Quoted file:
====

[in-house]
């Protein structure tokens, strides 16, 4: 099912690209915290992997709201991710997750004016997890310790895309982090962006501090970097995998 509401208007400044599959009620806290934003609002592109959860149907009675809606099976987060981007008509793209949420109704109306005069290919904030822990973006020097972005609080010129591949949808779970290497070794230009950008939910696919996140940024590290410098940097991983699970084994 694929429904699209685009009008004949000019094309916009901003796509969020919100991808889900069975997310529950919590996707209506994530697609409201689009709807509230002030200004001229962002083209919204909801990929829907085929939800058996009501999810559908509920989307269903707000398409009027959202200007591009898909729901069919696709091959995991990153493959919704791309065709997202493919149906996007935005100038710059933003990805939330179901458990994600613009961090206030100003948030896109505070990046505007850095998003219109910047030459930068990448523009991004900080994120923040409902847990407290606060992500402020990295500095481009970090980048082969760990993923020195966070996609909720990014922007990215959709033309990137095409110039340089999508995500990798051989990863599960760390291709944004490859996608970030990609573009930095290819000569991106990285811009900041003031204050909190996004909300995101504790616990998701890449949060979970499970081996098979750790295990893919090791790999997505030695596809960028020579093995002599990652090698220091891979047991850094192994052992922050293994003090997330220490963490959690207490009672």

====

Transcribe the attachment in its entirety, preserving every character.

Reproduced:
[in-house]
């Protein structure tokens, strides 16, 4: 099912690209915290992997709201991710997750004016997890310790895309982090962006501090970097995998 509401208007400044599959009620806290934003609002592109959860149907009675809606099976987060981007008509793209949420109704109306005069290919904030822990973006020097972005609080010129591949949808779970290497070794230009950008939910696919996140940024590290410098940097991983699970084994 694929429904699209685009009008004949000019094309916009901003796509969020919100991808889900069975997310529950919590996707209506994530697609409201689009709807509230002030200004001229962002083209919204909801990929829907085929939800058996009501999810559908509920989307269903707000398409009027959202200007591009898909729901069919696709091959995991990153493959919704791309065709997202493919149906996007935005100038710059933003990805939330179901458990994600613009961090206030100003948030896109505070990046505007850095998003219109910047030459930068990448523009991004900080994120923040409902847990407290606060992500402020990295500095481009970090980048082969760990993923020195966070996609909720990014922007990215959709033309990137095409110039340089999508995500990798051989990863599960760390291709944004490859996608970030990609573009930095290819000569991106990285811009900041003031204050909190996004909300995101504790616990998701890449949060979970499970081996098979750790295990893919090791790999997505030695596809960028020579093995002599990652090698220091891979047991850094192994052992922050293994003090997330220490963490959690207490009672």